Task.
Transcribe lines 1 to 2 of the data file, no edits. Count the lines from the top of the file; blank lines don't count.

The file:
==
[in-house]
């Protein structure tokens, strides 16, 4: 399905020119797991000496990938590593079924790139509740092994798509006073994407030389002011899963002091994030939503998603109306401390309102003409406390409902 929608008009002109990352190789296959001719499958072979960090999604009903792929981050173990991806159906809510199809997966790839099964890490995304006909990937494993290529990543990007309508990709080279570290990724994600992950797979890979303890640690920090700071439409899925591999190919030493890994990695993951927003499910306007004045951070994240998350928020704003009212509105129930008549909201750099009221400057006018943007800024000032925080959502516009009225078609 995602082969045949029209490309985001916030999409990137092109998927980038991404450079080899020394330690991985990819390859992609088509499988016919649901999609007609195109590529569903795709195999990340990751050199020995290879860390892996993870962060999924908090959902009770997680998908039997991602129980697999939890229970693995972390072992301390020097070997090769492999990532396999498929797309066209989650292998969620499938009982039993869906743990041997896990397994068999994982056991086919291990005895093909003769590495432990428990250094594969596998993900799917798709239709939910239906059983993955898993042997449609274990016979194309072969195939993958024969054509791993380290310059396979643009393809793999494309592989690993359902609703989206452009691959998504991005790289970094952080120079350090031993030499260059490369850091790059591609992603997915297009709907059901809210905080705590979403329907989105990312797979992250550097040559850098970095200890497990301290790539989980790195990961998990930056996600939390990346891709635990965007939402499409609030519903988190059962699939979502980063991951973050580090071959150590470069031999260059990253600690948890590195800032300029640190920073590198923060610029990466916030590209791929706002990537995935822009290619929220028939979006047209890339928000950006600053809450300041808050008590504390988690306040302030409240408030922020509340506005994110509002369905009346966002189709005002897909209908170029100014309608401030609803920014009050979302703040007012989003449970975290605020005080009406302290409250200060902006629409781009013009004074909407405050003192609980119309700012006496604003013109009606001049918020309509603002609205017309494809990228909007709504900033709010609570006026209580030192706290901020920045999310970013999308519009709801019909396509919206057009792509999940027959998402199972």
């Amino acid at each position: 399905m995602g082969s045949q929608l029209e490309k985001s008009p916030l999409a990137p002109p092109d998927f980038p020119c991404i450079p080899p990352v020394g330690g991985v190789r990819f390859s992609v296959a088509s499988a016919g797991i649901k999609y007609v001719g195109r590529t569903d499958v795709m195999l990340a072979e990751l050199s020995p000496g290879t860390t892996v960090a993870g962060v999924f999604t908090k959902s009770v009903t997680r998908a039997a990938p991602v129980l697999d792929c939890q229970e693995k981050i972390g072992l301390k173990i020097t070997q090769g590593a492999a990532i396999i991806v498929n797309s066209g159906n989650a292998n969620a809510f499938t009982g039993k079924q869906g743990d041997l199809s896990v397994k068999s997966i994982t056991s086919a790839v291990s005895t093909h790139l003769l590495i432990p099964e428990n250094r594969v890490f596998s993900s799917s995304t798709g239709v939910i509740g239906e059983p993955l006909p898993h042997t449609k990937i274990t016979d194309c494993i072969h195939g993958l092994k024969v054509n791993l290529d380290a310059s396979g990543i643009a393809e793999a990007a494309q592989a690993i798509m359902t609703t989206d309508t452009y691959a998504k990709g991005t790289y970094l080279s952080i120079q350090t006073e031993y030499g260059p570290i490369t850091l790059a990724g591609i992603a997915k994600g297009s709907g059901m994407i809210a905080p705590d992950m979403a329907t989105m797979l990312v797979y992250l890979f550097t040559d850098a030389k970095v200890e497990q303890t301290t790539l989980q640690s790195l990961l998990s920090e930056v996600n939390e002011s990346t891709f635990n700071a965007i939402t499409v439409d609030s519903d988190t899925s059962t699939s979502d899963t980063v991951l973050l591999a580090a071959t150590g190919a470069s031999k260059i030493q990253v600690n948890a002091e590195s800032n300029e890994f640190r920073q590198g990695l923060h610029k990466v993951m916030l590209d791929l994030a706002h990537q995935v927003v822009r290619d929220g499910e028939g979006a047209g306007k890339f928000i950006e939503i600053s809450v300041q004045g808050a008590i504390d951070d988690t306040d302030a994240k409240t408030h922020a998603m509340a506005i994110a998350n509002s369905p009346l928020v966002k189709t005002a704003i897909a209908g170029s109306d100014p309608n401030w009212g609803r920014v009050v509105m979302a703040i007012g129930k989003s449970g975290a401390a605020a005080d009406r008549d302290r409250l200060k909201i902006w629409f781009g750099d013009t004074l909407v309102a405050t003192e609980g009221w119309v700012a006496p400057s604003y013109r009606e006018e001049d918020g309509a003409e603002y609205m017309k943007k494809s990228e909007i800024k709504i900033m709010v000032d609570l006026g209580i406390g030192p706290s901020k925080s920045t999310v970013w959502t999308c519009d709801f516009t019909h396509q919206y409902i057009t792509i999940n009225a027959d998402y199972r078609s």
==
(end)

[in-house]
């Protein structure tokens, strides 16, 4: 399905020119797991000496990938590593079924790139509740092994798509006073994407030389002011899963002091994030939503998603109306401390309102003409406390409902 929608008009002109990352190789296959001719499958072979960090999604009903792929981050173990991806159906809510199809997966790839099964890490995304006909990937494993290529990543990007309508990709080279570290990724994600992950797979890979303890640690920090700071439409899925591999190919030493890994990695993951927003499910306007004045951070994240998350928020704003009212509105129930008549909201750099009221400057006018943007800024000032925080959502516009009225078609 995602082969045949029209490309985001916030999409990137092109998927980038991404450079080899020394330690991985990819390859992609088509499988016919649901999609007609195109590529569903795709195999990340990751050199020995290879860390892996993870962060999924908090959902009770997680998908039997991602129980697999939890229970693995972390072992301390020097070997090769492999990532396999498929797309066209989650292998969620499938009982039993869906743990041997896990397994068999994982056991086919291990005895093909003769590495432990428990250094594969596998993900799917798709239709939910239906059983993955898993042997449609274990016979194309072969195939993958024969054509791993380290310059396979643009393809793999494309592989690993359902609703989206452009691959998504991005790289970094952080120079350090031993030499260059490369850091790059591609992603997915297009709907059901809210905080705590979403329907989105990312797979992250550097040559850098970095200890497990301290790539989980790195990961998990930056996600939390990346891709635990965007939402499409609030519903988190059962699939979502980063991951973050580090071959150590470069031999260059990253600690948890590195800032300029640190920073590198923060610029990466916030590209791929706002990537995935822009290619929220028939979006047209890339928000950006600053809450300041808050008590504390988690306040302030409240408030922020509340506005994110509002369905009346966002189709005002897909209908170029100014309608401030609803920014009050979302703040007012989003449970975290605020005080009406302290409250200060902006629409781009013009004074909407405050003192609980119309700012006496604003013109009606001049918020309509603002609205017309494809990228909007709504900033709010609570006026209580030192706290901020920045999310970013999308519009709801019909396509919206057009792509999940027959998402199972």